The author says that after having a resource-guarding dog, he created guarding issues in his later dogs by always feeding them separately, never feeding chews together, etc., so they didn't learn appropriate skills. And people who have previously had reactive dogs may find themselves avoiding other dogs and feeling anxious about meeting them when they have a perfectly sociable dog who would get on great with other dogs.
I've often wondered how having Jasper will affect my handling of future dogs. I once saw my friend's placid lab get a bit growly when my friends daughters tried to wrestle a sock off him and I immediately called him to me and gave him a treat in exchange for the sock. My friend wasn't best pleased as she was sure he'd now hunt down every sock he could find... I think the hardest part might be relaxing when 'next dog' is sprawled over my lap on the sofa and I want to move to allow blood flow to my legs....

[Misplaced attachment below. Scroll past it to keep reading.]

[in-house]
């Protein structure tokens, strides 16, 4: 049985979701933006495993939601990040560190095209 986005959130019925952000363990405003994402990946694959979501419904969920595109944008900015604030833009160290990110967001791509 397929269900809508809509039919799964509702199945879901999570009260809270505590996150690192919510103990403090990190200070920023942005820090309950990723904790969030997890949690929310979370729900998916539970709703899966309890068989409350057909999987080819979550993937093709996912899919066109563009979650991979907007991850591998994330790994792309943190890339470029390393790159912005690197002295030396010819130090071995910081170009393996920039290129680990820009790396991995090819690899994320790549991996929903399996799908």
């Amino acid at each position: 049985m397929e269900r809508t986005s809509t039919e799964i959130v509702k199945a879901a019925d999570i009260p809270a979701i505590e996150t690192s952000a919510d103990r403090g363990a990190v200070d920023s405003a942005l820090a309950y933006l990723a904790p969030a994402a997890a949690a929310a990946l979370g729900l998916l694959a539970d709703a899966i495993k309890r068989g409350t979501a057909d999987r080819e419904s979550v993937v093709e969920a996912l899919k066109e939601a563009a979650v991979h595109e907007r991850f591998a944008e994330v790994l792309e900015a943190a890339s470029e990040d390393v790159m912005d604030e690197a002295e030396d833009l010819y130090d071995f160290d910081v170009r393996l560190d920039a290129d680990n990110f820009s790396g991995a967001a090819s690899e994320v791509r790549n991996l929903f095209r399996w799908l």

You do quite often see people say 'I've had lots of dogs before but never one who did this.' It must be quite hard to move beyond your previous dogs and accept that different rules now apply.
I do rather like the last bit:
I'm certainly not as knowledgeable and skilled as professional trainers but if I'd had an easy dog, I might never have got past 'Feed them after you so they know you're the boss'We work with many people who we helped when their former dogs had significant aggression issues around other dogs and who then get a new pup when the time comes, often years later and who return to us for puppy classes instead of reactive dog classes. These people make the most amazing dog parents as they’ve learned so much from their difficult dogs and they have such great skills. Many of them are as knowledgeable and skilled as professional dog trainers and it’s all thanks to the ‘previous dog’ who they worked so hard to help. That difficult and much loved dog lives on in the things they taught us